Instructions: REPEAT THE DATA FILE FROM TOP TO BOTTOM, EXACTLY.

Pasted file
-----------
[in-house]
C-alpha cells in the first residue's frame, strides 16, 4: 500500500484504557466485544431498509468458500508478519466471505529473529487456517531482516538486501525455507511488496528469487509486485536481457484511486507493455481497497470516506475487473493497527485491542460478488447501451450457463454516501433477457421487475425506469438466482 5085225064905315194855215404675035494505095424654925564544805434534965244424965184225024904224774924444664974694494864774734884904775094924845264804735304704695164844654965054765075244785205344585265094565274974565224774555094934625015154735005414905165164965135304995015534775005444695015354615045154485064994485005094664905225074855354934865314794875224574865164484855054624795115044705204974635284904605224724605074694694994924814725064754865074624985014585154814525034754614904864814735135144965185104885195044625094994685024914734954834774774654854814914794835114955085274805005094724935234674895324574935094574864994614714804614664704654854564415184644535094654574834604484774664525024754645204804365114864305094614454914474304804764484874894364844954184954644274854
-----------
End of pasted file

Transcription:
[in-house]
C-alpha cells in the first residue's frame, strides 16, 4: 500500500484504557466485544431498509468458500508478519466471505529473529487456517531482516538486501525455507511488496528469487509486485536481457484511486507493455481497497470516506475487473493497527485491542460478488447501451450457463454516501433477457421487475425506469438466482 5085225064905315194855215404675035494505095424654925564544805434534965244424965184225024904224774924444664974694494864774734884904775094924845264804735304704695164844654965054765075244785205344585265094565274974565224774555094934625015154735005414905165164965135304995015534775005444695015354615045154485064994485005094664905225074855354934865314794875224574865164484855054624795115044705204974635284904605224724605074694694994924814725064754865074624985014585154814525034754614904864814735135144965185104885195044625094994685024914734954834774774654854814914794835114955085274805005094724935234674895324574935094574864994614714804614664704654854564415184644535094654574834604484774664525024754645204804365114864305094614454914474304804764484874894364844954184954644274854